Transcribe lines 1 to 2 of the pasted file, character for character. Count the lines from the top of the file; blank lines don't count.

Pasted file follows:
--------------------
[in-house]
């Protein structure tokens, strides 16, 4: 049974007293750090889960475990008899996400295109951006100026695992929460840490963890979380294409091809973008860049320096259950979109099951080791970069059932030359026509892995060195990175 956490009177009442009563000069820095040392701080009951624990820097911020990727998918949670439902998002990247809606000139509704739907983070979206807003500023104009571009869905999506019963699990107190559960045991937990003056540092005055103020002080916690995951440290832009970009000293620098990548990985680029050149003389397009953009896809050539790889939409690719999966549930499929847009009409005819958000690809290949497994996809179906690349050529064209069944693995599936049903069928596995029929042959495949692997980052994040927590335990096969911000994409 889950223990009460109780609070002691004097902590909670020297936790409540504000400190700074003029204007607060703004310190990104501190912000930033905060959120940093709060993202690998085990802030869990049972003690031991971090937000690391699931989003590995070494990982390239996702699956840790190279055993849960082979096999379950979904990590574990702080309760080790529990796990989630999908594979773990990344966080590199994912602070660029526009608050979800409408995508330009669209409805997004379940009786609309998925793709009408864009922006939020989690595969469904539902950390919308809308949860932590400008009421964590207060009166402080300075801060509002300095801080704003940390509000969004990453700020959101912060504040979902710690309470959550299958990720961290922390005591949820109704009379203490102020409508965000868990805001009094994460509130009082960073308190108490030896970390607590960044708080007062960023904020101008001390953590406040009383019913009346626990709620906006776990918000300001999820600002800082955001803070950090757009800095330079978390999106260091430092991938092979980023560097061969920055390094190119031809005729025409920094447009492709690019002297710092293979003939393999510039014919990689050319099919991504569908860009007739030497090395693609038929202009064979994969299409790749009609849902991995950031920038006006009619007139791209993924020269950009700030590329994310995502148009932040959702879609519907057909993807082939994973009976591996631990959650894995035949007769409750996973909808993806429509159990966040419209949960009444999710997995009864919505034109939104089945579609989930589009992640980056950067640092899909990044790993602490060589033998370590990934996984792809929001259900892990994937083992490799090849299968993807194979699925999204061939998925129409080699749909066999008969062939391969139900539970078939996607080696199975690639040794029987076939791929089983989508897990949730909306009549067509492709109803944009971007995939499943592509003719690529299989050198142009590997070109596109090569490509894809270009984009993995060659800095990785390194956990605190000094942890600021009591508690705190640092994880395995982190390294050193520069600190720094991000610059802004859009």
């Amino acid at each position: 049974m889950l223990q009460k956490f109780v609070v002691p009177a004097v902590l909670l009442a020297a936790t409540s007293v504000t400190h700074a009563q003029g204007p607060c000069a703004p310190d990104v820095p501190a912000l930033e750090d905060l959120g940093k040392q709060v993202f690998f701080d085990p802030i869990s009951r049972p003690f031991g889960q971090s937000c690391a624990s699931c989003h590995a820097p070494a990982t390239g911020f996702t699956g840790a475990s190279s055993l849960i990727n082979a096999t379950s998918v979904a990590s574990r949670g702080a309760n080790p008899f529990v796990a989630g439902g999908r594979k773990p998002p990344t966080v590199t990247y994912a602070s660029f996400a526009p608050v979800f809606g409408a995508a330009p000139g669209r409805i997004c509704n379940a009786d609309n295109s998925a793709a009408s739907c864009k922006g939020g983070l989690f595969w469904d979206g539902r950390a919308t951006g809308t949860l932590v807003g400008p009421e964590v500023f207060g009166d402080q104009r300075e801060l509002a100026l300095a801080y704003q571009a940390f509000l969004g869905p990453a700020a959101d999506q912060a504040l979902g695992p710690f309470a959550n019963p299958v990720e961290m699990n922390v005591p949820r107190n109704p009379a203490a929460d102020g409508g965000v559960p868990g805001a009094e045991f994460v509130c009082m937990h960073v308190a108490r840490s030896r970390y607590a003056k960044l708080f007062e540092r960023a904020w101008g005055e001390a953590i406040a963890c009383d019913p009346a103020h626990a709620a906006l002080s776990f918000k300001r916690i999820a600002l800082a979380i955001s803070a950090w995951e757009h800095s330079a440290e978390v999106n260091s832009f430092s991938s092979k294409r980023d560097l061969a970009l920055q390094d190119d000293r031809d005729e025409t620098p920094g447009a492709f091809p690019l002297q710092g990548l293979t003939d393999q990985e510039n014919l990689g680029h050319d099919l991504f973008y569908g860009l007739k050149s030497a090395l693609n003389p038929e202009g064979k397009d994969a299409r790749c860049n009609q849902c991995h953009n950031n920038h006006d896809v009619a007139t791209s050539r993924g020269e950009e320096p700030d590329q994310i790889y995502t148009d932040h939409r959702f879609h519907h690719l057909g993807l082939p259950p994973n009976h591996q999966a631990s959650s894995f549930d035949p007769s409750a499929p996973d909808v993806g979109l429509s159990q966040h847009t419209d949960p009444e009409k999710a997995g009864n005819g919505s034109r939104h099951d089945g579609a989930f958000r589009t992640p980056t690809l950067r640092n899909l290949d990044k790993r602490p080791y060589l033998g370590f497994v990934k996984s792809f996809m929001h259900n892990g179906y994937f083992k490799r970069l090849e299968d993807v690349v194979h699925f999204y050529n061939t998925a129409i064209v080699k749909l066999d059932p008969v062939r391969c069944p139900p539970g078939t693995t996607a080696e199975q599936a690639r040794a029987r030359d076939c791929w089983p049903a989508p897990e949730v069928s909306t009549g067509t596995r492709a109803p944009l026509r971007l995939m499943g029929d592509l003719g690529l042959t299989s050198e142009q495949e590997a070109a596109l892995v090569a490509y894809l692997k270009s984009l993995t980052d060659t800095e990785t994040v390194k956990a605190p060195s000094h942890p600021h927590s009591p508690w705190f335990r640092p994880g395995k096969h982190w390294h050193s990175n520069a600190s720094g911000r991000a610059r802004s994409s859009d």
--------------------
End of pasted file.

[in-house]
């Protein structure tokens, strides 16, 4: 049974007293750090889960475990008899996400295109951006100026695992929460840490963890979380294409091809973008860049320096259950979109099951080791970069059932030359026509892995060195990175 956490009177009442009563000069820095040392701080009951624990820097911020990727998918949670439902998002990247809606000139509704739907983070979206807003500023104009571009869905999506019963699990107190559960045991937990003056540092005055103020002080916690995951440290832009970009000293620098990548990985680029050149003389397009953009896809050539790889939409690719999966549930499929847009009409005819958000690809290949497994996809179906690349050529064209069944693995599936049903069928596995029929042959495949692997980052994040927590335990096969911000994409 889950223990009460109780609070002691004097902590909670020297936790409540504000400190700074003029204007607060703004310190990104501190912000930033905060959120940093709060993202690998085990802030869990049972003690031991971090937000690391699931989003590995070494990982390239996702699956840790190279055993849960082979096999379950979904990590574990702080309760080790529990796990989630999908594979773990990344966080590199994912602070660029526009608050979800409408995508330009669209409805997004379940009786609309998925793709009408864009922006939020989690595969469904539902950390919308809308949860932590400008009421964590207060009166402080300075801060509002300095801080704003940390509000969004990453700020959101912060504040979902710690309470959550299958990720961290922390005591949820109704009379203490102020409508965000868990805001009094994460509130009082960073308190108490030896970390607590960044708080007062960023904020101008001390953590406040009383019913009346626990709620906006776990918000300001999820600002800082955001803070950090757009800095330079978390999106260091430092991938092979980023560097061969920055390094190119031809005729025409920094447009492709690019002297710092293979003939393999510039014919990689050319099919991504569908860009007739030497090395693609038929202009064979994969299409790749009609849902991995950031920038006006009619007139791209993924020269950009700030590329994310995502148009932040959702879609519907057909993807082939994973009976591996631990959650894995035949007769409750996973909808993806429509159990966040419209949960009444999710997995009864919505034109939104089945579609989930589009992640980056950067640092899909990044790993602490060589033998370590990934996984792809929001259900892990994937083992490799090849299968993807194979699925999204061939998925129409080699749909066999008969062939391969139900539970078939996607080696199975690639040794029987076939791929089983989508897990949730909306009549067509492709109803944009971007995939499943592509003719690529299989050198142009590997070109596109090569490509894809270009984009993995060659800095990785390194956990605190000094942890600021009591508690705190640092994880395995982190390294050193520069600190720094991000610059802004859009």